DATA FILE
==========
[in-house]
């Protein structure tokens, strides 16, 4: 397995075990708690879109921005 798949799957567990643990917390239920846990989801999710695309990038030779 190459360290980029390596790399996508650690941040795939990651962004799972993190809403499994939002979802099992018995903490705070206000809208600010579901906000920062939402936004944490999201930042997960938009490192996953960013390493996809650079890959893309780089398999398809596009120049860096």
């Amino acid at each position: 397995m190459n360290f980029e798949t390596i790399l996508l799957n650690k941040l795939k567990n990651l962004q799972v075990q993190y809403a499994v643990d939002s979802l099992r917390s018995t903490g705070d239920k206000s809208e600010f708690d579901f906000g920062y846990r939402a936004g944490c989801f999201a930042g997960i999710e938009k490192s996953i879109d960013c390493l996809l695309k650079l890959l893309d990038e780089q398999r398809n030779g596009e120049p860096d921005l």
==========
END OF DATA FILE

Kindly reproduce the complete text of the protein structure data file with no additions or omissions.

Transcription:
[in-house]
């Protein structure tokens, strides 16, 4: 397995075990708690879109921005 798949799957567990643990917390239920846990989801999710695309990038030779 190459360290980029390596790399996508650690941040795939990651962004799972993190809403499994939002979802099992018995903490705070206000809208600010579901906000920062939402936004944490999201930042997960938009490192996953960013390493996809650079890959893309780089398999398809596009120049860096």
């Amino acid at each position: 397995m190459n360290f980029e798949t390596i790399l996508l799957n650690k941040l795939k567990n990651l962004q799972v075990q993190y809403a499994v643990d939002s979802l099992r917390s018995t903490g705070d239920k206000s809208e600010f708690d579901f906000g920062y846990r939402a936004g944490c989801f999201a930042g997960i999710e938009k490192s996953i879109d960013c390493l996809l695309k650079l890959l893309d990038e780089q398999r398809n030779g596009e120049p860096d921005l």